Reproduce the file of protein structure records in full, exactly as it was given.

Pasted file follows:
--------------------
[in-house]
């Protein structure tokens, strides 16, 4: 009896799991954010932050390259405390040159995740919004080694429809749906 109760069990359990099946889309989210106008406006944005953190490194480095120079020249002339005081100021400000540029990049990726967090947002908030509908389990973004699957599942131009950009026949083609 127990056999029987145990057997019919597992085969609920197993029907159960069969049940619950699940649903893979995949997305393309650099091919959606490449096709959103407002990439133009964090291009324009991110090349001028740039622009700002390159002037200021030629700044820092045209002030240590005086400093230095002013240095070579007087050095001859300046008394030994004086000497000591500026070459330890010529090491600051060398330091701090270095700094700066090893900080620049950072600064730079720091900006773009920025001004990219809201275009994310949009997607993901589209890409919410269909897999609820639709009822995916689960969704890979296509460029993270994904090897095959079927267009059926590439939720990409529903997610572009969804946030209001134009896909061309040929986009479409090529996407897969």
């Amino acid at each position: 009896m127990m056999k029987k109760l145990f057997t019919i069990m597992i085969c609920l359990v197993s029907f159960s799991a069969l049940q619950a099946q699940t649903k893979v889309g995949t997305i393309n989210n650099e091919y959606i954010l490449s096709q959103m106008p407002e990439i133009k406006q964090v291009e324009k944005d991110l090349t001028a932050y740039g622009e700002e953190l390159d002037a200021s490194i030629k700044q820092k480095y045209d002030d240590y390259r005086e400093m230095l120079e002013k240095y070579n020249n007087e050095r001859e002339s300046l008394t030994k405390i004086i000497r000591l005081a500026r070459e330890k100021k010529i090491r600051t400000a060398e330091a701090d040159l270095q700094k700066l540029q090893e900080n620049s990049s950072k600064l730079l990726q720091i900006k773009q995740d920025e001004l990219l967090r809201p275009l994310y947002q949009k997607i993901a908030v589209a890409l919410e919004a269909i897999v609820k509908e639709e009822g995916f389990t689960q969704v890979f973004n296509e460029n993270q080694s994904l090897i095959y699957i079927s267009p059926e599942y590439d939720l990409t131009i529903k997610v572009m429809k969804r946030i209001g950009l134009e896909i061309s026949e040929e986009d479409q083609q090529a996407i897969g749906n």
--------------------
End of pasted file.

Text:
[in-house]
């Protein structure tokens, strides 16, 4: 009896799991954010932050390259405390040159995740919004080694429809749906 109760069990359990099946889309989210106008406006944005953190490194480095120079020249002339005081100021400000540029990049990726967090947002908030509908389990973004699957599942131009950009026949083609 127990056999029987145990057997019919597992085969609920197993029907159960069969049940619950699940649903893979995949997305393309650099091919959606490449096709959103407002990439133009964090291009324009991110090349001028740039622009700002390159002037200021030629700044820092045209002030240590005086400093230095002013240095070579007087050095001859300046008394030994004086000497000591500026070459330890010529090491600051060398330091701090270095700094700066090893900080620049950072600064730079720091900006773009920025001004990219809201275009994310949009997607993901589209890409919410269909897999609820639709009822995916689960969704890979296509460029993270994904090897095959079927267009059926590439939720990409529903997610572009969804946030209001134009896909061309040929986009479409090529996407897969």
């Amino acid at each position: 009896m127990m056999k029987k109760l145990f057997t019919i069990m597992i085969c609920l359990v197993s029907f159960s799991a069969l049940q619950a099946q699940t649903k893979v889309g995949t997305i393309n989210n650099e091919y959606i954010l490449s096709q959103m106008p407002e990439i133009k406006q964090v291009e324009k944005d991110l090349t001028a932050y740039g622009e700002e953190l390159d002037a200021s490194i030629k700044q820092k480095y045209d002030d240590y390259r005086e400093m230095l120079e002013k240095y070579n020249n007087e050095r001859e002339s300046l008394t030994k405390i004086i000497r000591l005081a500026r070459e330890k100021k010529i090491r600051t400000a060398e330091a701090d040159l270095q700094k700066l540029q090893e900080n620049s990049s950072k600064l730079l990726q720091i900006k773009q995740d920025e001004l990219l967090r809201p275009l994310y947002q949009k997607i993901a908030v589209a890409l919410e919004a269909i897999v609820k509908e639709e009822g995916f389990t689960q969704v890979f973004n296509e460029n993270q080694s994904l090897i095959y699957i079927s267009p059926e599942y590439d939720l990409t131009i529903k997610v572009m429809k969804r946030i209001g950009l134009e896909i061309s026949e040929e986009d479409q083609q090529a996407i897969g749906n």